Evolution of Cryptocurrency: Analysing the Utility, Legality, and Regulatory Framework in India

Evolution of Cryptocurrency: Analysing the Utility, Legality, and Regulatory Framework in India

Sambhav Sharma, Ramayni Sood
Copyright: © 2022 |Pages: 24
DOI: 10.4018/978-1-7998-8641-9.ch009
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The avatar of currency has evolved over time, and 'cryptocurrency' is its latest incarnation. Cryptocurrency is a type of digital currency that allows peer-to-peer online payments without interference of financial institutions. Though experts are impressed with its growth trajectory, its decentralized and unregulated structure has stirred insecurity amongst governments across jurisdictions that has translated into bans and indecisiveness related to its status. While the concerns are not baseless and it is susceptible to cybercrimes, the focus must be to mitigate the issues rather than imposing a blanket prohibition that would be antithetical to the fundamental spirit and purpose of financial digitization, which is to promote the free flow of funds. In this chapter, the authors, firstly, analyze the practicality of cryptocurrency in light of the legal barriers and, secondly, assess the viability of a regulatory framework that ensures minimal control from the authorities but also checks concerns including cybercrime, illegal transactions, tax evasion, and lack of accountability.
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To begin, difference must be drawn between two terms: electronic money and digital currency. To put it simply, the digital equivalent of currency is electronic money. Electronic money is essentially fiat or physical money that is stored in electronic form; it is the digital equivalent to fiat money. When the device's owner makes a purchase or sale transaction, the quantity of stored monetary value is reduced or increased accordingly.

Whereas digital currency is a type of payment that exists only in electronic form, that is, there is no physical equivalent of it in the owner’s possession (Ayhan, 2017). Digital currency does not have a physical form, such as coins or currency notes. Instead, transactions of digital currency are made through computer devices, with the help of electronic codes (Reserve Bank of India (RBI, 2017).

Cryptocurrency is digital currency and not electronic money, as discussed above, as they do not have a fiat equivalent to them. Essentially, it is a digital representation of value that follows its own unit of account, and is issued by private developers. (Dong He et al., 2016, pp. 7, 16-17). Unlike the electronic equivalents of fiat money, Cryptocurrency is not governed by any central financial or governmental authority. Instead, it signifies a free flow of funds, unrestricted and unregulated by government norms and policies, in the furtherance of a more democratic setup. Although it operates independently of banks, governments, financial institutions, or brokers, like various currency exchanges that exist for normal currency, Cryptocurrency also requires the use of digital exchange platforms to be operated and traded in.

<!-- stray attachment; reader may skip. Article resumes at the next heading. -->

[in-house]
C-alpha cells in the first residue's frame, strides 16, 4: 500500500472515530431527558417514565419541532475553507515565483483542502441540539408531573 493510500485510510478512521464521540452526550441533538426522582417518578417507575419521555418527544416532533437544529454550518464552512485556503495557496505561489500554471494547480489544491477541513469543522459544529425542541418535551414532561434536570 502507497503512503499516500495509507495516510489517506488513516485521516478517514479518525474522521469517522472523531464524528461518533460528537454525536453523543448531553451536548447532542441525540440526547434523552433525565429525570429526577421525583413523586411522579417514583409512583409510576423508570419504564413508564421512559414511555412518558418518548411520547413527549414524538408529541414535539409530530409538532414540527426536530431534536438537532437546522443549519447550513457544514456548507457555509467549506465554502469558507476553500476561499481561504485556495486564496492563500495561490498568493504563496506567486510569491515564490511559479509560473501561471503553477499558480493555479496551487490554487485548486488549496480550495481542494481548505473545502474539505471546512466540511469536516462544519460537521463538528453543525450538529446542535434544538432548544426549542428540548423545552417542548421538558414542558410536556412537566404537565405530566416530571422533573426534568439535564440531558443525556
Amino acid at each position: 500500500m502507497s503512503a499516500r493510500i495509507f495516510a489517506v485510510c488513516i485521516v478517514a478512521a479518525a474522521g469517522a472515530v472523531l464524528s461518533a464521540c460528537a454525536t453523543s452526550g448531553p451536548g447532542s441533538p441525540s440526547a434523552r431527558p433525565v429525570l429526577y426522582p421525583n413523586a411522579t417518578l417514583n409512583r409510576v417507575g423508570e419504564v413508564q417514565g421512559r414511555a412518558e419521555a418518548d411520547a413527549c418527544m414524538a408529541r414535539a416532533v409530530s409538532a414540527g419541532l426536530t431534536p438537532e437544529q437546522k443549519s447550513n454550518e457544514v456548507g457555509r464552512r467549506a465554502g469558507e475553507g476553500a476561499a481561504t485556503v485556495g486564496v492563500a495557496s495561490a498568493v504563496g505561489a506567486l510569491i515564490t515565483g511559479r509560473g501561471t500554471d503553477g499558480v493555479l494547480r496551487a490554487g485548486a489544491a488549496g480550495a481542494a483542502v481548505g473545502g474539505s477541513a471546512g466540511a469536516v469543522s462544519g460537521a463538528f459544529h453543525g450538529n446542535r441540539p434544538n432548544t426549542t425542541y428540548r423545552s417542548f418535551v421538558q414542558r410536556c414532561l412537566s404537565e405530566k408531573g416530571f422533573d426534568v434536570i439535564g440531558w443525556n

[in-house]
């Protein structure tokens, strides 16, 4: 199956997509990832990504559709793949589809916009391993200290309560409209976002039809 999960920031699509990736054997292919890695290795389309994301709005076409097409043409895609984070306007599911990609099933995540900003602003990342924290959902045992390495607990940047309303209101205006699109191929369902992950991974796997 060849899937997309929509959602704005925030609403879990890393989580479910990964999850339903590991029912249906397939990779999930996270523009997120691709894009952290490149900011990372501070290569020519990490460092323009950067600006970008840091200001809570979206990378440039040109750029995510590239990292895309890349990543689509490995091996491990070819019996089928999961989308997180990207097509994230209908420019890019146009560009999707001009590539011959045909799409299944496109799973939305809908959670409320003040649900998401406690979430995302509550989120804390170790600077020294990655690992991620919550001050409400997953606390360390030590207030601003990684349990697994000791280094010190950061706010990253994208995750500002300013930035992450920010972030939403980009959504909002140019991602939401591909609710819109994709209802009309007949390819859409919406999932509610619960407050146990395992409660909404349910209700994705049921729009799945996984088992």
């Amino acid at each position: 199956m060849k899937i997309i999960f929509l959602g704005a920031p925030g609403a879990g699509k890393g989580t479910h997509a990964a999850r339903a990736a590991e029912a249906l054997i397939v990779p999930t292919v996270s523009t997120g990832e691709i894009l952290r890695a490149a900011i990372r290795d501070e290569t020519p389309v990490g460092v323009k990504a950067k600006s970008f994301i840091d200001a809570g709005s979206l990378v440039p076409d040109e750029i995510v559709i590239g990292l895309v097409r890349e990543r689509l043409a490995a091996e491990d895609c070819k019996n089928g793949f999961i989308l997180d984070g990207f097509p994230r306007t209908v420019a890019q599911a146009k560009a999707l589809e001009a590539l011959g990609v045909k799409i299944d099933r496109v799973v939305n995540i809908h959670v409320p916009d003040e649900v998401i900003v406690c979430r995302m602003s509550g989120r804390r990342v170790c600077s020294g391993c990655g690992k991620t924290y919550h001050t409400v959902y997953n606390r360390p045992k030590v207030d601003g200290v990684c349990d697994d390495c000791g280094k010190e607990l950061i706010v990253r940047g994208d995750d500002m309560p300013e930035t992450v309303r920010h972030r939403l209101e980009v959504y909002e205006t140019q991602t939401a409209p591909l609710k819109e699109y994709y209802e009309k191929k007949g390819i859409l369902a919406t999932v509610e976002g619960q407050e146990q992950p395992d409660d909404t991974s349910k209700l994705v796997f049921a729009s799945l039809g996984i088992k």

Key Terms in this Chapter

Transaction: The action of buying, selling, or trading a commodity, product or service,

Binance: A cryptocurrency exchange domiciled in the Cayman Islands, founded in 2017.

Whitepaper: It is a technical manifesto or document outlining complex issues pertaining to a product or subject proposed by the author or the issuing organisation. Its purpose is to provide the reader with detailed knowledge and information about the subject, in order to enhance the reader’s comprehension on the topic. For example, the Bitcoin Whitepaper was released in 2008 by a pseudonymous author Satoshi, which explained the principles of cryptocurrency in detail for the first time.

WazirX: Largest cryptocurrency exchange in India. It was founded in 2018 and it headquartered in the city of Mumbai, Maharashtra.

Coinbase: An American cryptocurrency exchange platform founded in 2012.

Blockchain: It is an elaborate database and a digital ledger of transactions that is disseminated across all devices and systems connected to the network. Blockchain technology consists of various blocks and each of these blocks carries a certain amount of transactions. Each time a new transaction is given effect on a network, the record of the transaction is added to the existing list in the form of a ledger.

Cryptocurrency: A digital currency used and traded by means of cryptography. It functions in a decentralized system.

KYC: Know Your Customer (KYC) is a process used by financial institutions and cryptocurrency exchanges to verifies the users’ identity. It involves steps such as linking mobile number, unique identification number, address etc. to the account of the user.

Fork: A consequence of changes made to existing rules of a blockchain. The changes result in a bifurcation of the blockchain into two parts: one remains the blockchain with the original rules and the new set of rules make a separate version of the blockchain.

Altcoin: It could also be understood as ‘Alternative Coins”. Essentially, it used to mean any coin other than Bitcoin. However, with the advent of mainstream coins like Ethereum (ETC), it may also mean coins other than primary cryptocurrency coins such as Bitcoin and Ethereum.

Miner: The individual who executes mining of cryptocurrency.

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